ReadyRoll 1

Resolving Unsupported Programmable Objects

When importing programmable objects into your database project for the first time, you may notice that one or more scripts are placed into a folder called Unsupported, instead of the usual Programmable Objects folder. This can happen to a script containing a stored procedure/view/user defined function object if one or more of the following applies:

  • Scenario A: The object contains the SCHEMABINDING clause and it is part of a dependency chain with other schema-bound objects

  • Scenario B: (User Defined Functions only) There is a dependency on the object from a table object, for example a computed column or check constraint with a call to the function

  • Scenario C: (User Defined Functions in SQL Server 2016+/Azure SQL Database only) There is a dependency on the function from a security policy object

  • Scenario D: The object contains the NATIVE_COMPILATION clause, preventing it from being deployed within a user transaction

If any of the above applies, ReadyRoll will separate the affected object files into a folder called Unsupported, which is not included in project build or database deployment operations. The files are moved into this folder during the import process to prevent the scripts from failing at deployment or verification time.

Introduction to "dependency chain" scenarios

By default, ReadyRoll will import all of your schema objects -- both table and programmable object types -- into numerically ordered migration scripts. However, you can decide to split programmable object types (stored procedures, views, functions etc) into individual files to simplify source control branch and merge activities, allowing your team to make changes to code objects in parallel.

This works well for objects with "soft" dependencies: for example, a view that selects data from another view, or a stored procedure that calls another stored procedure, since those types of objects can be repeatedly dropped and recreated in any order without generating errors at deployment time. Things get more complicated when dealing with "hard" dependencies, such as when a schema-bound view depends on another schema-bound view, or when a table contains a check constraint that depends on a user-defined function.

To preserve the integrity of schema-bound objects, SQL Server enforces the dependencies between such objects at deployment time. If you try to change any object that is chained to another object without first unwinding the dependency tree, SQL Server will prevent the change from occurring by raising an error, causing the deployment to be aborted.

Scenario A: Interdependent schema-bound objects

To demonstrate how objects in a dependency chain can be turned into programmable object scripts, let's take a scenario that involves two schema-bound views:

-- ViewA.sql
CREATE VIEW [dbo].[ViewA]
WITH SCHEMABINDING
AS
SELECT 1 As MyCol;
GO
 
-- ViewB.sql
CREATE VIEW [dbo].[ViewB]
WITH SCHEMABINDING
AS
SELECT MyCol FROM [dbo].[ViewA];
GO

Here [ViewB] has a dependency on [ViewA]. If we try to make a change to [ViewA], e.g.

ALTER VIEW [dbo].[ViewA]
WITH SCHEMABINDING
AS
SELECT 2 As MyCol;
GO

The following error will be raised:

Msg 3729, Level 16, State 3, Procedure ViewA, Line 16
Cannot ALTER 'dbo.ViewA' because it is being referenced by object 'ViewB'.

SQL Server has indicated that the change cannot be made until all references to the object are removed. The difficulty with using ReadyRoll's programmable objects feature in this scenario is that every script file is executed independently of the others, so dropping and recreating all the objects in the dependency tree is not possible.

In order to turn the unsupported files into programmable object files, the objects must be combined into a single script to allow the entire dependency tree to be deployed in one atomic operation.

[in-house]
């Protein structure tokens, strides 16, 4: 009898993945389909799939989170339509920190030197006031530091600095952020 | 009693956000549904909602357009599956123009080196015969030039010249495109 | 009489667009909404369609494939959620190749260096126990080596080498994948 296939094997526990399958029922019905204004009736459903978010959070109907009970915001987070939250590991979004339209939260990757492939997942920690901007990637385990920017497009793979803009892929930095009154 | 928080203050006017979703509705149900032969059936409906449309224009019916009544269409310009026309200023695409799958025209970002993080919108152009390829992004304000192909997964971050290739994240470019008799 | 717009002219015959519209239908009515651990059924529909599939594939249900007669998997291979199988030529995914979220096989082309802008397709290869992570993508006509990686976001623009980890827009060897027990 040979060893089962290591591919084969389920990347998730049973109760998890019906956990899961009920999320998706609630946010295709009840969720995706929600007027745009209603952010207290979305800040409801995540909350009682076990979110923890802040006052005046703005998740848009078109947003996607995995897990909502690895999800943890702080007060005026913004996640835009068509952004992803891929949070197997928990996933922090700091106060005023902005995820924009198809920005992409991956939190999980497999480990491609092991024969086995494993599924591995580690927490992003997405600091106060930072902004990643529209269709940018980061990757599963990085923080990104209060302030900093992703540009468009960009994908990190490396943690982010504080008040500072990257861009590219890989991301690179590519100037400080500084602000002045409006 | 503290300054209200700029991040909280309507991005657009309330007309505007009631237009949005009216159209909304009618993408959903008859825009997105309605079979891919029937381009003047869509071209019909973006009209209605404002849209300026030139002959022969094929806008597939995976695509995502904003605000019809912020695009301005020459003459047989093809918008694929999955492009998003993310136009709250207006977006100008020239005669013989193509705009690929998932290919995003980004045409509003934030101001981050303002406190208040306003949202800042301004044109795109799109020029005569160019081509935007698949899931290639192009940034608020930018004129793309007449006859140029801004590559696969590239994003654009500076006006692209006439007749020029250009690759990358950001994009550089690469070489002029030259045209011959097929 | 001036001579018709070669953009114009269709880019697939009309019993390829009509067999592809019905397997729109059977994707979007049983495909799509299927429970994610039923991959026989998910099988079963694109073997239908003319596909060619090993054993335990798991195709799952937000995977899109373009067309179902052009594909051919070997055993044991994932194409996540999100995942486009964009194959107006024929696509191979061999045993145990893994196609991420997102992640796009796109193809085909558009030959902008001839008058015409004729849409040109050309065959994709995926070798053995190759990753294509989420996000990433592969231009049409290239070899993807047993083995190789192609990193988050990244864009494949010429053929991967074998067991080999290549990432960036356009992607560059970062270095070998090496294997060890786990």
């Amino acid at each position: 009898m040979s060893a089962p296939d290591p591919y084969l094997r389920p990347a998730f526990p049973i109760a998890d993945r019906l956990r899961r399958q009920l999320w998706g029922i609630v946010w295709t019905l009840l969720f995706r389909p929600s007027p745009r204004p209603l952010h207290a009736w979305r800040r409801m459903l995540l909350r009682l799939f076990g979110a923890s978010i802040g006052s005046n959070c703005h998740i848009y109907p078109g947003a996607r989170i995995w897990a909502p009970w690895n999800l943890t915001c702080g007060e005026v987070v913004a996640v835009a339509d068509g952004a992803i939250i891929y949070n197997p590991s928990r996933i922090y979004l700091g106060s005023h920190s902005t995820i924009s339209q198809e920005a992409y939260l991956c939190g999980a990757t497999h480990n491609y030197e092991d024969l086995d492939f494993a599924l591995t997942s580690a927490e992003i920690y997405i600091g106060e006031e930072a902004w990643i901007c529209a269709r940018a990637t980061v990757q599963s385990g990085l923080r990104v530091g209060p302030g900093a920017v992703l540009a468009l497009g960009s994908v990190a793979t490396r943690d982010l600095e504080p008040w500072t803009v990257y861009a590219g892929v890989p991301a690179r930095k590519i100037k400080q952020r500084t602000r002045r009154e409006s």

In summary, the programmable object script must perform the following operations:

  1. Drop the child object(s), e.g. [ViewB]
  2. Drop the parent object, e.g. [ViewA]
  3. Create the parent object, e.g. [ViewA]
  4. Create the child object(s), e.g. [ViewB]

The programmable object script (Programmable Objects\Views\dbo.ViewA_dbo.ViewB.sql) will end up looking something like this:

Scenario A - Programmable Object script

IF OBJECT_ID('[dbo].[ViewB]') IS NOT NULL
DROP VIEW [dbo].[ViewB];
GO
 
IF OBJECT_ID('[dbo].[ViewA]') IS NOT NULL
DROP VIEW [dbo].[ViewA];
GO
 
CREATE VIEW [dbo].[ViewA]
WITH SCHEMABINDING
AS
SELECT 1 As MyCol;
GO
 
CREATE VIEW [dbo].[ViewB]
WITH SCHEMABINDING
AS
SELECT MyCol FROM [dbo].[ViewA];
GO

In this example, both views are dropped and recreated in order of dependency. The conditional logic around the DROP statements ensures that the script is re-runnable (idempotent), allowing changes to the objects to deployed incrementally to your target databases.

Scenario B: Tables with dependencies on Functions

To demonstrate how a table that has a dependency on a function can be turned into a programmable object script, let's take the scenario of a computed column that includes a call to a user defined function. For example, the AdventureWorks2014 sample database contains the following table definition:

CREATE TABLE [Sales].[Customer]
(
[CustomerID] [int] NOT NULL IDENTITY(1, 1),
[PersonID] [int] NULL,
[StoreID] [int] NULL,
[TerritoryID] [int] NULL,
[AccountNumber] AS (isnull('AW'+[dbo].[ufnLeadingZeros]([CustomerID]),'')),
[rowguid] [uniqueidentifier] NOT NULL ROWGUIDCOL CONSTRAINT [DF_Customer_rowguid] DEFAULT (newid()),
[ModifiedDate] [datetime] NOT NULL CONSTRAINT [DF_Customer_ModifiedDate] DEFAULT (getdate())
)
ALTER TABLE [Sales].[Customer] ADD CONSTRAINT [PK_Customer_CustomerID] PRIMARY KEY CLUSTERED  ([CustomerID])
GO
CREATE UNIQUE NONCLUSTERED INDEX [AK_Customer_AccountNumber] ON [Sales].[Customer] ([AccountNumber])
GO

The table's [AccountNumber] column has a reference to the function object, [ufnLeadingZeros]:

SET QUOTED_IDENTIFIER ON
SET ANSI_NULLS ON
GO
CREATE FUNCTION [dbo].[ufnLeadingZeros](
    @Value int
) 
RETURNS varchar(8) 
WITH SCHEMABINDING 
AS 
BEGIN
    DECLARE @ReturnValue varchar(8);

    SET @ReturnValue = CONVERT(varchar(8), @Value);
    SET @ReturnValue = REPLICATE('0', 8 - DATALENGTH(@ReturnValue)) + @ReturnValue;

    RETURN (@ReturnValue);
END;
GO

Note that the computed column also has an index on it. In order to make it possible to change the function in an idempotent way, the dependency tree that involves the computed column and that index upon that column must be unwound and then recreated in the appropriate order within the programmable object script itself:

Scenario B - Programmable Object script

IF OBJECT_ID('[dbo].[ufnLeadingZeros]') IS NOT NULL
BEGIN
	DROP INDEX [Sales].[Customer].[AK_Customer_AccountNumber];
	ALTER TABLE [Sales].[Customer] DROP COLUMN [AccountNumber];
	DROP FUNCTION [dbo].[ufnLeadingZeros];
END
GO
SET ANSI_NULLS ON
SET QUOTED_IDENTIFIER ON
GO

CREATE FUNCTION [dbo].[ufnLeadingZeros](
    @Value int